Excalibur® is one of our favorite dehydrators. The only downside is that it is made of plastic and a bit noisy. For a silent dehydrator, we recommend the stainless-steel Samson®.

How to use a dehydrator

Dehydrators are usually very simple to use.

Features to look for

Helpful features are a thermostat, a timer, and an auto-shutoff system. This will allow you to select dehydration temperatures, times, and the possibility of shutting off when you are not present. Considering that foods dehydrate at different rates, and may require different temperatures and timing, these are important features for your dehydrator. Furthermore, food may take 24 to 48 hours to dehydrate (or more), and you can often forget it is there, so being able to set your dehydrator to shut off automatically can be very useful.


We recommend dehydrating most foods at a temperature of 105 to 115 degrees Fahrenheit, to preserve the nutrients and heat-sensitive enzymes that you want to get from healing foods. The exception might be certain “thick” or “dense” dishes, like bread, crusts, and loaves, that may require a higher initial temperature to speed up dehydration and prevent the growth of mold.


Dehydration times vary greatly depending on the type of food you are dehydrating. It might be two hours to two days or more. Follow recipe instructions, and check texture and consistency to make sure you achieve the desired results. That said, dehydrators are very “forgiving,” meaning even if you forget food or let it dehydrate for too long, it won’t usually greatly impact the final result.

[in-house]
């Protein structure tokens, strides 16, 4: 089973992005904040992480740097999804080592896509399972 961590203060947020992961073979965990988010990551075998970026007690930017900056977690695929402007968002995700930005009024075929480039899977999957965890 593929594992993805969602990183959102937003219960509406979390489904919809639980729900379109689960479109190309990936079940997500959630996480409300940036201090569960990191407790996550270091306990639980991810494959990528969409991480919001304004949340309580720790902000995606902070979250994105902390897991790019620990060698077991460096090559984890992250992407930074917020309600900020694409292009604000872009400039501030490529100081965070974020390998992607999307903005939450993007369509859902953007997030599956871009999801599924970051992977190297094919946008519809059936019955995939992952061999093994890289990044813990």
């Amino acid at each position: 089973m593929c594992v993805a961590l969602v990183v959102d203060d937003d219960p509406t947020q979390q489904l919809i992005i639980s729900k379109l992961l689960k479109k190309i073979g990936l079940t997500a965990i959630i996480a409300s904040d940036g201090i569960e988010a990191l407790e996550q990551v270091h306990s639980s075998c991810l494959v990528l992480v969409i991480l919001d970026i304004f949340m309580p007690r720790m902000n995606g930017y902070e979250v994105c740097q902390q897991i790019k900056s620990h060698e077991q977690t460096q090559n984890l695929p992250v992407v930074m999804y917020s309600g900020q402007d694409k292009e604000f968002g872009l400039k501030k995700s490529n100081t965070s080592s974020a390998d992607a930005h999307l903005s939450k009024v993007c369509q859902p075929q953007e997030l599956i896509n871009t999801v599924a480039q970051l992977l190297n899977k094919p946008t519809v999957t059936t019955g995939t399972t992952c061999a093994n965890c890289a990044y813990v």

If the food you are dehydrating is meant to be stored for a long period (weeks or months, like dehydrated nuts and seeds, or tomatoes, onions, peppers, etc.), then try it and make sure it is dried throughout to avoid microbial overgrowth during storage and improve preservation.

What can you make in a dehydrator?

Sometimes people buy a dehydrator, and they don’t know what to do with it, so it ends up forgotten in some corner. We are here to help you change that! We will introduce you to some of the possible uses of a dehydrator, along with recipes that you can try right away!

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Dehydrators have many uses, which include:

  • Dehydrate nuts and seeds after soaking, to make them crunchy again.
  • Marinate vegetables and intensify the flavor of the foods. When vegetables are placed in a marinade, and then put into a covered glass container for 1 to 2 hours in the dehydrator, they will soften and appear cooked in texture as well as appearance.
  • Thicken sauces: You can place your sauce in a glass container without a lid for 2 to 3 hours in the dehydrator, it will reduce the liquid content, much like “reduction” in traditional cooking.
  • Create sprouted, seasoned, and dehydrated travel snacks like tamari almonds, seasoned pumpkin seeds, and cheesy kale.
  • Speed up the fermentation of young coconut, nut or seed yogurts and cheeses.
  • Make crispy crunchy food like crackers and chips.
  • Slow “bake” sprouted bread.
  • Soften coconut oil gently.
  • Make delicious & healthy granola.

Dehydrator Recipes

On our blog, An Oasis of Healing blog, you can find some of the best recipes using a food dehydrator. Here are some of them:

Find much more on our website! And we will soon share some fun and delicious dehydrated snack recipes with you!